My body type is strong. I’m a very strong gymnast, muscular, built, and that’s something that I love and embrace. So, strength in that aspect to me is really beautiful. I think strength is beauty and it comes in all different ways. It’s very unique. And then in your mind, we build strength. It doesn’t come naturally to everyone. And even when you do have that strength, it’s okay to feel like you have hard days.
So, being able to see that and get the help around you to be able to continue to keep building and keep pushing. I think it’s important to work with those people around you, and having that strength from them to help push you, as well, because it does get difficult. Mentally being able to have that strength when it gets hard to keep pushing. To keep believing in yourself, to keep being confident in yourself, and to just keep knowing and trusting the process and trusting your strength within you to keep moving you along your path.”
Q: So many people, especially young gymnasts, look up to you. So, who are the people that you look up to and why do you look up to them?
A: “Oh my gosh, there are so many. It’s hard to choose. But I really look up to my parents. They’re from South Africa and they moved here just before my sister was born. We were born in Halifax. Moving to a different country and a new city, that’s very difficult. And kind of coming into this Canadian culture with no family around. It’s very difficult. So, I’m very proud of everything they’ve been able to overcome. They’ve taught so much to my siblings and me over the years and shaped us into the people we are today, and into the person I am today. I really have learned so much about them and they’re so strong. They persevere through whatever. They’re always there to support me, my siblings, my family, and each other no matter what. They’re very, very loving. And at the end of the day, they’re just there for each other and support each other’s dreams and goals. So, I would say my parents are big role models for me.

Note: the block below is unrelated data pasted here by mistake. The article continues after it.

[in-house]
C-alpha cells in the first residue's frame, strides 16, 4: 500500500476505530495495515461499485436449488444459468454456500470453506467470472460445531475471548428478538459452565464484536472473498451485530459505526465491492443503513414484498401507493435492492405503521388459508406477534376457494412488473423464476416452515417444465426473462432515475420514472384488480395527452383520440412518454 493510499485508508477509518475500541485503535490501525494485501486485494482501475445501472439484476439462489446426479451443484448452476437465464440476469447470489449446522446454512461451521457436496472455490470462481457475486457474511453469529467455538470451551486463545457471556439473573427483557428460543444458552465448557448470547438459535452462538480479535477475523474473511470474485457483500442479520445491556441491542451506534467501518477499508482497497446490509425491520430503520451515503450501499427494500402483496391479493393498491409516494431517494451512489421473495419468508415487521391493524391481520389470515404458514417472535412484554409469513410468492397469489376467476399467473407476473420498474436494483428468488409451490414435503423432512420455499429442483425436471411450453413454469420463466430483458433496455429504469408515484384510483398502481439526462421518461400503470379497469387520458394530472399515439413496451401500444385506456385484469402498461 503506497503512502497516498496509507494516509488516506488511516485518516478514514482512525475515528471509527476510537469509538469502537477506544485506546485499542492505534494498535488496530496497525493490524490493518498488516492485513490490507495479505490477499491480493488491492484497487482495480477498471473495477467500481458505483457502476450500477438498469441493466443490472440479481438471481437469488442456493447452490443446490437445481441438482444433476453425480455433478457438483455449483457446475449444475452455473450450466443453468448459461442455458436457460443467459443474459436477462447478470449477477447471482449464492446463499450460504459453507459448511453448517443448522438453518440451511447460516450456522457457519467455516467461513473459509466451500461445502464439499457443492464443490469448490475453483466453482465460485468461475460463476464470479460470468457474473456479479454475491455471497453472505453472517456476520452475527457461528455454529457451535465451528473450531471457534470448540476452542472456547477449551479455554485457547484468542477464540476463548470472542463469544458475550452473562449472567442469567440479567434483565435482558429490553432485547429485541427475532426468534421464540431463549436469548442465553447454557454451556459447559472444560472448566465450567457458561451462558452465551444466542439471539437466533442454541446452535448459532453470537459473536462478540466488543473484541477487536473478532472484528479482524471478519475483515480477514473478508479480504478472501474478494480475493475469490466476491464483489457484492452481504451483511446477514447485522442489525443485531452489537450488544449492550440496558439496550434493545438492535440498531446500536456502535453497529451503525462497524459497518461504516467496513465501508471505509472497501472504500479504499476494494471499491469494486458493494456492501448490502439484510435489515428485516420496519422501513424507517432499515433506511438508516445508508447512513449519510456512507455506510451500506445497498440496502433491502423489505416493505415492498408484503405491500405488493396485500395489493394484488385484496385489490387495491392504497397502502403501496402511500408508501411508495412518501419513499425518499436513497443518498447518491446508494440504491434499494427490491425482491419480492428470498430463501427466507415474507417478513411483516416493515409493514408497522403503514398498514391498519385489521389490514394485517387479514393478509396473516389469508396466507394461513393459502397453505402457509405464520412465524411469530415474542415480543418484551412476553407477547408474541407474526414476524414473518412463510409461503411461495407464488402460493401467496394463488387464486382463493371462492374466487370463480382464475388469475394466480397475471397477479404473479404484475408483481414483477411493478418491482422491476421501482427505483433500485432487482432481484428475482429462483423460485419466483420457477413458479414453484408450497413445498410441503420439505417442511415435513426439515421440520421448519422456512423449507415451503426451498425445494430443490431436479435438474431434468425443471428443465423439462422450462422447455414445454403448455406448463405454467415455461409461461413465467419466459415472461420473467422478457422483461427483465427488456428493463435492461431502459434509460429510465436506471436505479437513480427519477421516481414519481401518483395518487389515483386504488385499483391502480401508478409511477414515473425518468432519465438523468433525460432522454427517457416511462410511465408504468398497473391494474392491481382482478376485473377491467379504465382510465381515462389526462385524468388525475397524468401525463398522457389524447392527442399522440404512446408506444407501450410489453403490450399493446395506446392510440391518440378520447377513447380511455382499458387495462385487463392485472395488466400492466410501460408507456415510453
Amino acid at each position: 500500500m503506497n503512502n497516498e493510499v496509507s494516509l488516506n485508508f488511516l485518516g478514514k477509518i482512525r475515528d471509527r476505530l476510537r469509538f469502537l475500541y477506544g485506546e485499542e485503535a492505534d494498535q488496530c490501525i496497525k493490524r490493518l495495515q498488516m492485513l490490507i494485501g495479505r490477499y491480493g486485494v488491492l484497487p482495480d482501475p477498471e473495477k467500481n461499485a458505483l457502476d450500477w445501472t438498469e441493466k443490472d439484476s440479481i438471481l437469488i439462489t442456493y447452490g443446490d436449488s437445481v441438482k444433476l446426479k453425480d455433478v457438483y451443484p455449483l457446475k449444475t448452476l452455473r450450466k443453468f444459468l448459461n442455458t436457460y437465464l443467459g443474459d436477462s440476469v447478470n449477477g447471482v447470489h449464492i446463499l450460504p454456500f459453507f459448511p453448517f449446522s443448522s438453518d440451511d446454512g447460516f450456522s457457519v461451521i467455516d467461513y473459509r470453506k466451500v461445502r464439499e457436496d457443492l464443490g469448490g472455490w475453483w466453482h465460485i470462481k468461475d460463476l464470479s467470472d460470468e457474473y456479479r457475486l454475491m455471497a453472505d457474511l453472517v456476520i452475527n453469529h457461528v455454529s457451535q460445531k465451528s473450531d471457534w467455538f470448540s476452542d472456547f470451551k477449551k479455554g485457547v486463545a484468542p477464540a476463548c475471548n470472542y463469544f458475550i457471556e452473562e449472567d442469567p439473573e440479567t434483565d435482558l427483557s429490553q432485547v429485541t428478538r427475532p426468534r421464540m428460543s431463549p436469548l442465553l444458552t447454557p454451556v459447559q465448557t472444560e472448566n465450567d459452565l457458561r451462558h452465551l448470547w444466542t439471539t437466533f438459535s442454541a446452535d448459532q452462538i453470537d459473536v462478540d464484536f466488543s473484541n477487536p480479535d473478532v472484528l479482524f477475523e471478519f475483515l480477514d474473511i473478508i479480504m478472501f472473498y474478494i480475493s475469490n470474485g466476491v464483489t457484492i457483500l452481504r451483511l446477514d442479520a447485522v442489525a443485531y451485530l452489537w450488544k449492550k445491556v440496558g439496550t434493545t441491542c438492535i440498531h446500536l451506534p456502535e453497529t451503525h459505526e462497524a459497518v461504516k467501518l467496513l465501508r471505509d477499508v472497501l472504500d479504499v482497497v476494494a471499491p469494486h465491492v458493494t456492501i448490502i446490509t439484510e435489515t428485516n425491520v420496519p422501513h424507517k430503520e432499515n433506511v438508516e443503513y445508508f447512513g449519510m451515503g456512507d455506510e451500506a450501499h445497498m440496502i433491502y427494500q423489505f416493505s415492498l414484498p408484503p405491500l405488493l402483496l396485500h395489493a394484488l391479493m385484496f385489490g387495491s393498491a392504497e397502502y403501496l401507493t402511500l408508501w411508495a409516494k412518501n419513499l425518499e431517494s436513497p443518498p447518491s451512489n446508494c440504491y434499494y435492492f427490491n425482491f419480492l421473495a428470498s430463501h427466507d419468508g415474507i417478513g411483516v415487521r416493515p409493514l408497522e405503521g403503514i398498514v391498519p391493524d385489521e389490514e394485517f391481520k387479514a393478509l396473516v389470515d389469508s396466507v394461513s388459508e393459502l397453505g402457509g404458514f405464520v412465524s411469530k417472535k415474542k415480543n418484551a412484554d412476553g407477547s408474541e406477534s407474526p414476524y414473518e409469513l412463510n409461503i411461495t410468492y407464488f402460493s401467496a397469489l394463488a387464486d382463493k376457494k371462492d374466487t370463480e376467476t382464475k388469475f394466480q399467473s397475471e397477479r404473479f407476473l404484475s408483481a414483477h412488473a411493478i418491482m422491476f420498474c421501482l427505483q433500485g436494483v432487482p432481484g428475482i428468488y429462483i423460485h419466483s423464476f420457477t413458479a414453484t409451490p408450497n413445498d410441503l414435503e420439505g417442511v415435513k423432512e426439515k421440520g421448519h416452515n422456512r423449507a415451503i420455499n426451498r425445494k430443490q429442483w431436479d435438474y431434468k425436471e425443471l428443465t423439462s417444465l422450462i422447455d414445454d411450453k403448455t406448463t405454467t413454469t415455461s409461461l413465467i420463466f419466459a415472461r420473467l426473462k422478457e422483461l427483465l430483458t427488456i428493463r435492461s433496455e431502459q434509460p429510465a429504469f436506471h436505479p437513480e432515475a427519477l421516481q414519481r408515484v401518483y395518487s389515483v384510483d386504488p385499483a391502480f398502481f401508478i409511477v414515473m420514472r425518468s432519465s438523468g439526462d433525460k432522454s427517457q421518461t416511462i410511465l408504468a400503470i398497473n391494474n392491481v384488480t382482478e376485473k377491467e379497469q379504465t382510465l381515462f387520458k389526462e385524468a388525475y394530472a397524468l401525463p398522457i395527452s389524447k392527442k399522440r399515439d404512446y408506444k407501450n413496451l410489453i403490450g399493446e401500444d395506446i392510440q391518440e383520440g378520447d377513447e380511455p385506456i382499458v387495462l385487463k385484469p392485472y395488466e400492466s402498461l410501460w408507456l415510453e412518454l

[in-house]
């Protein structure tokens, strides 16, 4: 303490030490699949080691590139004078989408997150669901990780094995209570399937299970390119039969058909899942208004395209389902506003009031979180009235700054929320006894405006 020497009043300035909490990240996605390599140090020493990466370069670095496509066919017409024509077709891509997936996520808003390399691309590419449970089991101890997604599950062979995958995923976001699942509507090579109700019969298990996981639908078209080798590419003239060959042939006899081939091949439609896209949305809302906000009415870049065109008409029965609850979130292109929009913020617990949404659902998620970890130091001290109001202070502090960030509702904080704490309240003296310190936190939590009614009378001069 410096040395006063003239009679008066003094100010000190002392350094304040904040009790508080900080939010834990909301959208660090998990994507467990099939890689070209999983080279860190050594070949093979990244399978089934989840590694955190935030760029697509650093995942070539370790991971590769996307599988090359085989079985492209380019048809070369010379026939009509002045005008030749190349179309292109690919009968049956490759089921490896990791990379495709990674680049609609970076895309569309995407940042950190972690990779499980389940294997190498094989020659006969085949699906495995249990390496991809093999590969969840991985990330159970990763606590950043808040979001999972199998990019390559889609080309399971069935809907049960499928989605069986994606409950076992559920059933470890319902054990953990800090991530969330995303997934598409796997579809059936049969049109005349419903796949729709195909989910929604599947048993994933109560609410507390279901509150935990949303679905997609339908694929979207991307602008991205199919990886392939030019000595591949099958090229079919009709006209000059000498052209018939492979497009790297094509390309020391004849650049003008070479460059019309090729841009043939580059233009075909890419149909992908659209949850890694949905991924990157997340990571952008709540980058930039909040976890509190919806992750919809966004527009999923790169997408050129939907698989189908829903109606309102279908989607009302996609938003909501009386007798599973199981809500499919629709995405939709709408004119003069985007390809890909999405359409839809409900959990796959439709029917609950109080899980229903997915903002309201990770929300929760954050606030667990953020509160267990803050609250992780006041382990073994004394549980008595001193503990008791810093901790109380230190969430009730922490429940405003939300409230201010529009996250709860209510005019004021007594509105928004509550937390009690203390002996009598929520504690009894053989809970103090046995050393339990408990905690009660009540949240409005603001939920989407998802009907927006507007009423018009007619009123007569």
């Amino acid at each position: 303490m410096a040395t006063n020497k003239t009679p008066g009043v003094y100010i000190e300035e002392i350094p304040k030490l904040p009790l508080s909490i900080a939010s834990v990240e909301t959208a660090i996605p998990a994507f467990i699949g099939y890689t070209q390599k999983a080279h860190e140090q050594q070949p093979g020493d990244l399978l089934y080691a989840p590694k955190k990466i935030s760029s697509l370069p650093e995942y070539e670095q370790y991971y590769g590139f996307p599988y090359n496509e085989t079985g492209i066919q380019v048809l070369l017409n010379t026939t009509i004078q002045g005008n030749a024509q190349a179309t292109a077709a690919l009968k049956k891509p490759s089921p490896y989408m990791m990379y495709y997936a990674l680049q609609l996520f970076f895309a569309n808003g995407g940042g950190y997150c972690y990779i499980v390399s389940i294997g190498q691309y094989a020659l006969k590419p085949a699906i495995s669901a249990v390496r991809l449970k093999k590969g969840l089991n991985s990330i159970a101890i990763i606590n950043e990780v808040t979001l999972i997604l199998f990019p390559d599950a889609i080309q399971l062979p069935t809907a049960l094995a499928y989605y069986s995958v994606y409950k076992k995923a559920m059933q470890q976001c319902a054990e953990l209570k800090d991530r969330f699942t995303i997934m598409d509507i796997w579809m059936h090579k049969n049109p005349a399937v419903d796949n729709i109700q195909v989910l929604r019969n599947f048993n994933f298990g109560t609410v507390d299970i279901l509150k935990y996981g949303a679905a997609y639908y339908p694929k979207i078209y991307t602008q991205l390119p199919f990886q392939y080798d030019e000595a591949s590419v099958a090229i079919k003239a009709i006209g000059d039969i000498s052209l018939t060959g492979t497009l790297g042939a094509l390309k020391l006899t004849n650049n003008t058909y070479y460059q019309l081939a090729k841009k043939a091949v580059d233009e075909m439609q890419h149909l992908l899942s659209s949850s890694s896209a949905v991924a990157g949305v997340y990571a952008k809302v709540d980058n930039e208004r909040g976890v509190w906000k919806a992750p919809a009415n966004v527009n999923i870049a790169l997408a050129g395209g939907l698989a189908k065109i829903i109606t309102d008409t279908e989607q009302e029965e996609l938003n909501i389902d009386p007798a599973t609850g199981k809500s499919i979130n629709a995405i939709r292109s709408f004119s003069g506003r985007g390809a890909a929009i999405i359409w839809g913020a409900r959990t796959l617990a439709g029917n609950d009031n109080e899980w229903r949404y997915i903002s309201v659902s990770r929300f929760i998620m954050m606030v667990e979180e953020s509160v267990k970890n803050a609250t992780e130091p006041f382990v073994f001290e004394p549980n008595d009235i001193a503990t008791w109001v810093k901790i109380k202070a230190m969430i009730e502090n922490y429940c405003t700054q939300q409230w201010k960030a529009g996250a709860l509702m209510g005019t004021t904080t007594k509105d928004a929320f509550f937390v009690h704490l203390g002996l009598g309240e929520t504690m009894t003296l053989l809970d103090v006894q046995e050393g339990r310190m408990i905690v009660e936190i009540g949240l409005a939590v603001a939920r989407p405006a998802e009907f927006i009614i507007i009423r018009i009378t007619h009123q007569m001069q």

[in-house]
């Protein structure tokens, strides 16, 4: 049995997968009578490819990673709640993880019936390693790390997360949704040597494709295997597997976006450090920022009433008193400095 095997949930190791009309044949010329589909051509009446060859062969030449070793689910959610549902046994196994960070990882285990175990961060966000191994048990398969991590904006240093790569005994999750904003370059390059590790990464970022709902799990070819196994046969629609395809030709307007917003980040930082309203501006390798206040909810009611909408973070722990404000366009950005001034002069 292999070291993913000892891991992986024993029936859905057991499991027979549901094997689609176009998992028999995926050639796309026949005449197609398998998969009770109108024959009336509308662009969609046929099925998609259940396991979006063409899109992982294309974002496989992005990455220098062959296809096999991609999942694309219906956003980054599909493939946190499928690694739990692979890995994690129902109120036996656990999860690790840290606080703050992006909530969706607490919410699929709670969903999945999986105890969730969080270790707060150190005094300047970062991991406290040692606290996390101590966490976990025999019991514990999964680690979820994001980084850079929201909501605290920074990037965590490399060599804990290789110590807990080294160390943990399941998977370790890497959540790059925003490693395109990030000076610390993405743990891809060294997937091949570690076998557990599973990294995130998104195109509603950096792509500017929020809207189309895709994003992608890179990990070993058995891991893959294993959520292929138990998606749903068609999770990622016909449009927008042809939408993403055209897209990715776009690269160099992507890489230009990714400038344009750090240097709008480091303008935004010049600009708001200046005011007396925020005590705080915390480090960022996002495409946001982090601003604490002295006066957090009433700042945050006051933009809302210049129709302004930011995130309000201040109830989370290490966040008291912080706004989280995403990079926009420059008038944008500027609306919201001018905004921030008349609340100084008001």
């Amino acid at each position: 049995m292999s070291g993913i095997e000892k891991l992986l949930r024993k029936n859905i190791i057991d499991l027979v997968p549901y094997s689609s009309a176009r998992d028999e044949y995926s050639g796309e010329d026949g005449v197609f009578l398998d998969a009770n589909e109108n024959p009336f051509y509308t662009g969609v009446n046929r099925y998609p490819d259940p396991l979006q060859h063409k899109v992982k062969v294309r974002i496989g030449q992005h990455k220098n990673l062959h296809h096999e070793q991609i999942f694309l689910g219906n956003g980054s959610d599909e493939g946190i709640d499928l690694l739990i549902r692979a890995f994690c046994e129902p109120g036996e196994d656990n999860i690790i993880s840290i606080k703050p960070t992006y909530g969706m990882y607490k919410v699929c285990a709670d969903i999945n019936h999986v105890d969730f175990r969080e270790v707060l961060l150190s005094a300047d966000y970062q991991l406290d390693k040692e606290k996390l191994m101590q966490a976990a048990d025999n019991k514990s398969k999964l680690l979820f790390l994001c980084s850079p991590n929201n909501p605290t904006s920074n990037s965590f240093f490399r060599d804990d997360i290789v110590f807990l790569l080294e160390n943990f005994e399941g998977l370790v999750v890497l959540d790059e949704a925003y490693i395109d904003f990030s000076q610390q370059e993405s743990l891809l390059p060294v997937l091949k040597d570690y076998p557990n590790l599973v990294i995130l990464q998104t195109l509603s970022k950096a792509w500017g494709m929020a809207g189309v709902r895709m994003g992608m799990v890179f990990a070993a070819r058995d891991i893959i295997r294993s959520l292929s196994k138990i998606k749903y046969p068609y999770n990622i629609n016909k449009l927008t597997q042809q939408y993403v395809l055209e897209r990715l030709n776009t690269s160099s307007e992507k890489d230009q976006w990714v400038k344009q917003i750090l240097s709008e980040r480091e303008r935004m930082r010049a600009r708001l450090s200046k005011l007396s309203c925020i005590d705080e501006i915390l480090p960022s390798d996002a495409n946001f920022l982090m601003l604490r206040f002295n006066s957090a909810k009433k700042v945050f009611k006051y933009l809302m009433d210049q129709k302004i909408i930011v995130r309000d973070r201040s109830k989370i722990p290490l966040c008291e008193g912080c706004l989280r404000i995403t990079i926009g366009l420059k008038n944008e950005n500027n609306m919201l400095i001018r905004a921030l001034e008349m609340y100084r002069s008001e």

My first coach, Keiji Yamanaka, he is a really big role model for me. He always believed in me, even when I was young, not very clean, and not very good at a lot of things in gymnastics. But he had patience and made the time to work with me. He really did believe that that could develop into something great. And I believe that it has. You know, he was really able to just be patient and work with me. He was very humble, very, very caring, and communicated very, very well with us. He has also made me into the person I am today. I think without him and his guidance at a young age, I wouldn’t be the athlete or the person I am today. So, he has been a very big role model for me.”
Q: What does it mean to you to become a member of Team MuscleTech?
A: “I’m super excited to be part of Team MuscleTech. It’s incredible to see these companies and brands supporting athletes in such a healthy way, helping us perform, and fueling our dream. And to do that in a way that we feel safe taking these supplements, feel supported, and feel like this is going to help us to get to that next level.
It’s also about having brands and companies that align with your views and the qualities in your lifestyle and your athletics. And I think that’s such an important thing to have in this partnership. So, I’m very, very excited for that moving forward. I’m very excited to give more awareness to the athletes out there about the things that can help you get to the next level, and the support that can be there along with your team, and your partnership. So, I’m very excited for that and I’m very excited to be a part of the team.”